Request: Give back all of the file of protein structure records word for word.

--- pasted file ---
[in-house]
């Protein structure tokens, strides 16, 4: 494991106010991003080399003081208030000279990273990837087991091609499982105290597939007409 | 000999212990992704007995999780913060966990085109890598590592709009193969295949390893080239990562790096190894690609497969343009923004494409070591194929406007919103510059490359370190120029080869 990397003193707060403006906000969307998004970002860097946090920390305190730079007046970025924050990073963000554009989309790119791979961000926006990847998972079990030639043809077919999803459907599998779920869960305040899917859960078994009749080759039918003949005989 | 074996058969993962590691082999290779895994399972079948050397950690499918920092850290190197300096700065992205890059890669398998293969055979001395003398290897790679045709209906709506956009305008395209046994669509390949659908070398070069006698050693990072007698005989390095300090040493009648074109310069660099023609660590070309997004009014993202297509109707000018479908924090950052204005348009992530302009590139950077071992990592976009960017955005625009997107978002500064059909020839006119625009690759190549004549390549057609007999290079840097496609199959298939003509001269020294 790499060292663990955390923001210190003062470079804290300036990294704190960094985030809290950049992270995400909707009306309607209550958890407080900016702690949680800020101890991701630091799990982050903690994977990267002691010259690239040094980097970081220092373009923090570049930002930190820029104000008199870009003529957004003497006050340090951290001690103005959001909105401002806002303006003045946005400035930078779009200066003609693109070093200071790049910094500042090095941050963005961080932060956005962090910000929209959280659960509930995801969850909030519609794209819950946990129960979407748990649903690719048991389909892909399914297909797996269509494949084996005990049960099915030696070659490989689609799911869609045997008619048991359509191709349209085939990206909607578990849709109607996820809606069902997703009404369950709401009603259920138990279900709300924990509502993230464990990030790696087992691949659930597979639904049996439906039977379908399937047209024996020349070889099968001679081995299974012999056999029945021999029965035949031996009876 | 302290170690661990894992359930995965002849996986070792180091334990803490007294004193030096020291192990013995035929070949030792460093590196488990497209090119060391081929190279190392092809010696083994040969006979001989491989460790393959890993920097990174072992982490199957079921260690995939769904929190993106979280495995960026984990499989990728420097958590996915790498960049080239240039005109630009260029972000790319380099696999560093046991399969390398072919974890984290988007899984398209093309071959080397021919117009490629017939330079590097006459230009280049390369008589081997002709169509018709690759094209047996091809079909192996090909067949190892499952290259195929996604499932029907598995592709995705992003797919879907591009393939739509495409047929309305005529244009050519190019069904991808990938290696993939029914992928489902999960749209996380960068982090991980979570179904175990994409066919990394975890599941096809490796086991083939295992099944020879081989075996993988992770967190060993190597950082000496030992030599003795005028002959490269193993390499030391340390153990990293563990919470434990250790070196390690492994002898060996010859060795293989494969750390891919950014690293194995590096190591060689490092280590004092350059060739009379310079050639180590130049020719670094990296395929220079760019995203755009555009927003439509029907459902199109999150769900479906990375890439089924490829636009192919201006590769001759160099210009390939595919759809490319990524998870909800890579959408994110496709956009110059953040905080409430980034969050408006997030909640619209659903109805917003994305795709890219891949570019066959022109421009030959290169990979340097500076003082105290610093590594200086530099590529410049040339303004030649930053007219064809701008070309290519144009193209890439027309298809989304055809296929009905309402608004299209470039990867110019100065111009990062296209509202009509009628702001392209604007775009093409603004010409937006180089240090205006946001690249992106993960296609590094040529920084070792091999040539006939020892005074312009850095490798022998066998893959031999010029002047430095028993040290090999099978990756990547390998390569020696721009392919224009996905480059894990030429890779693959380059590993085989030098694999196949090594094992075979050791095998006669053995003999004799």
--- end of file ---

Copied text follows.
[in-house]
């Protein structure tokens, strides 16, 4: 494991106010991003080399003081208030000279990273990837087991091609499982105290597939007409 | 000999212990992704007995999780913060966990085109890598590592709009193969295949390893080239990562790096190894690609497969343009923004494409070591194929406007919103510059490359370190120029080869 990397003193707060403006906000969307998004970002860097946090920390305190730079007046970025924050990073963000554009989309790119791979961000926006990847998972079990030639043809077919999803459907599998779920869960305040899917859960078994009749080759039918003949005989 | 074996058969993962590691082999290779895994399972079948050397950690499918920092850290190197300096700065992205890059890669398998293969055979001395003398290897790679045709209906709506956009305008395209046994669509390949659908070398070069006698050693990072007698005989390095300090040493009648074109310069660099023609660590070309997004009014993202297509109707000018479908924090950052204005348009992530302009590139950077071992990592976009960017955005625009997107978002500064059909020839006119625009690759190549004549390549057609007999290079840097496609199959298939003509001269020294 790499060292663990955390923001210190003062470079804290300036990294704190960094985030809290950049992270995400909707009306309607209550958890407080900016702690949680800020101890991701630091799990982050903690994977990267002691010259690239040094980097970081220092373009923090570049930002930190820029104000008199870009003529957004003497006050340090951290001690103005959001909105401002806002303006003045946005400035930078779009200066003609693109070093200071790049910094500042090095941050963005961080932060956005962090910000929209959280659960509930995801969850909030519609794209819950946990129960979407748990649903690719048991389909892909399914297909797996269509494949084996005990049960099915030696070659490989689609799911869609045997008619048991359509191709349209085939990206909607578990849709109607996820809606069902997703009404369950709401009603259920138990279900709300924990509502993230464990990030790696087992691949659930597979639904049996439906039977379908399937047209024996020349070889099968001679081995299974012999056999029945021999029965035949031996009876 | 302290170690661990894992359930995965002849996986070792180091334990803490007294004193030096020291192990013995035929070949030792460093590196488990497209090119060391081929190279190392092809010696083994040969006979001989491989460790393959890993920097990174072992982490199957079921260690995939769904929190993106979280495995960026984990499989990728420097958590996915790498960049080239240039005109630009260029972000790319380099696999560093046991399969390398072919974890984290988007899984398209093309071959080397021919117009490629017939330079590097006459230009280049390369008589081997002709169509018709690759094209047996091809079909192996090909067949190892499952290259195929996604499932029907598995592709995705992003797919879907591009393939739509495409047929309305005529244009050519190019069904991808990938290696993939029914992928489902999960749209996380960068982090991980979570179904175990994409066919990394975890599941096809490796086991083939295992099944020879081989075996993988992770967190060993190597950082000496030992030599003795005028002959490269193993390499030391340390153990990293563990919470434990250790070196390690492994002898060996010859060795293989494969750390891919950014690293194995590096190591060689490092280590004092350059060739009379310079050639180590130049020719670094990296395929220079760019995203755009555009927003439509029907459902199109999150769900479906990375890439089924490829636009192919201006590769001759160099210009390939595919759809490319990524998870909800890579959408994110496709956009110059953040905080409430980034969050408006997030909640619209659903109805917003994305795709890219891949570019066959022109421009030959290169990979340097500076003082105290610093590594200086530099590529410049040339303004030649930053007219064809701008070309290519144009193209890439027309298809989304055809296929009905309402608004299209470039990867110019100065111009990062296209509202009509009628702001392209604007775009093409603004010409937006180089240090205006946001690249992106993960296609590094040529920084070792091999040539006939020892005074312009850095490798022998066998893959031999010029002047430095028993040290090999099978990756990547390998390569020696721009392919224009996905480059894990030429890779693959380059590993085989030098694999196949090594094992075979050791095998006669053995003999004799």